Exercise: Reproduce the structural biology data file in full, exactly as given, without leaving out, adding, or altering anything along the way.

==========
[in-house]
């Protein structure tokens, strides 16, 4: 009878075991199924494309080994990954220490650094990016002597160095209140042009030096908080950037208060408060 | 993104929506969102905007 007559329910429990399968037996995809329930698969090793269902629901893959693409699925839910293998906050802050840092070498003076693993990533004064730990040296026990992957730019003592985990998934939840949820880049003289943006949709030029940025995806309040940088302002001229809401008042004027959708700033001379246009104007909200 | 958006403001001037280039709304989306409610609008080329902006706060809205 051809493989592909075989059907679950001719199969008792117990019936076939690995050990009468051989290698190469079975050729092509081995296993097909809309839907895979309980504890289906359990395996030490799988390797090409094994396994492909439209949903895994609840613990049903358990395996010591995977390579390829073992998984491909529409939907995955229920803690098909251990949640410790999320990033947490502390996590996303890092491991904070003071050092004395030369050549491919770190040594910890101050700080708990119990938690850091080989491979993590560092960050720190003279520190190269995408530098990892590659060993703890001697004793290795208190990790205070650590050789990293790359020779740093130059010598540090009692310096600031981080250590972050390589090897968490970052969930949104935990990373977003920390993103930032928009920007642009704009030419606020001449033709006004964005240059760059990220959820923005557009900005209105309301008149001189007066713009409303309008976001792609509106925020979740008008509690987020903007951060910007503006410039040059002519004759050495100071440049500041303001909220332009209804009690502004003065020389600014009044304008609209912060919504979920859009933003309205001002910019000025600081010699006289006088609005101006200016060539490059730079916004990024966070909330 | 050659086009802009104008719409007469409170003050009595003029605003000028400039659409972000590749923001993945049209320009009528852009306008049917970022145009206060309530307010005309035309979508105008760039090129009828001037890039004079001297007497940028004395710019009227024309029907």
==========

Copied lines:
[in-house]
């Protein structure tokens, strides 16, 4: 009878075991199924494309080994990954220490650094990016002597160095209140042009030096908080950037208060408060 | 993104929506969102905007 007559329910429990399968037996995809329930698969090793269902629901893959693409699925839910293998906050802050840092070498003076693993990533004064730990040296026990992957730019003592985990998934939840949820880049003289943006949709030029940025995806309040940088302002001229809401008042004027959708700033001379246009104007909200 | 958006403001001037280039709304989306409610609008080329902006706060809205 051809493989592909075989059907679950001719199969008792117990019936076939690995050990009468051989290698190469079975050729092509081995296993097909809309839907895979309980504890289906359990395996030490799988390797090409094994396994492909439209949903895994609840613990049903358990395996010591995977390579390829073992998984491909529409939907995955229920803690098909251990949640410790999320990033947490502390996590996303890092491991904070003071050092004395030369050549491919770190040594910890101050700080708990119990938690850091080989491979993590560092960050720190003279520190190269995408530098990892590659060993703890001697004793290795208190990790205070650590050789990293790359020779740093130059010598540090009692310096600031981080250590972050390589090897968490970052969930949104935990990373977003920390993103930032928009920007642009704009030419606020001449033709006004964005240059760059990220959820923005557009900005209105309301008149001189007066713009409303309008976001792609509106925020979740008008509690987020903007951060910007503006410039040059002519004759050495100071440049500041303001909220332009209804009690502004003065020389600014009044304008609209912060919504979920859009933003309205001002910019000025600081010699006289006088609005101006200016060539490059730079916004990024966070909330 | 050659086009802009104008719409007469409170003050009595003029605003000028400039659409972000590749923001993945049209320009009528852009306008049917970022145009206060309530307010005309035309979508105008760039090129009828001037890039004079001297007497940028004395710019009227024309029907």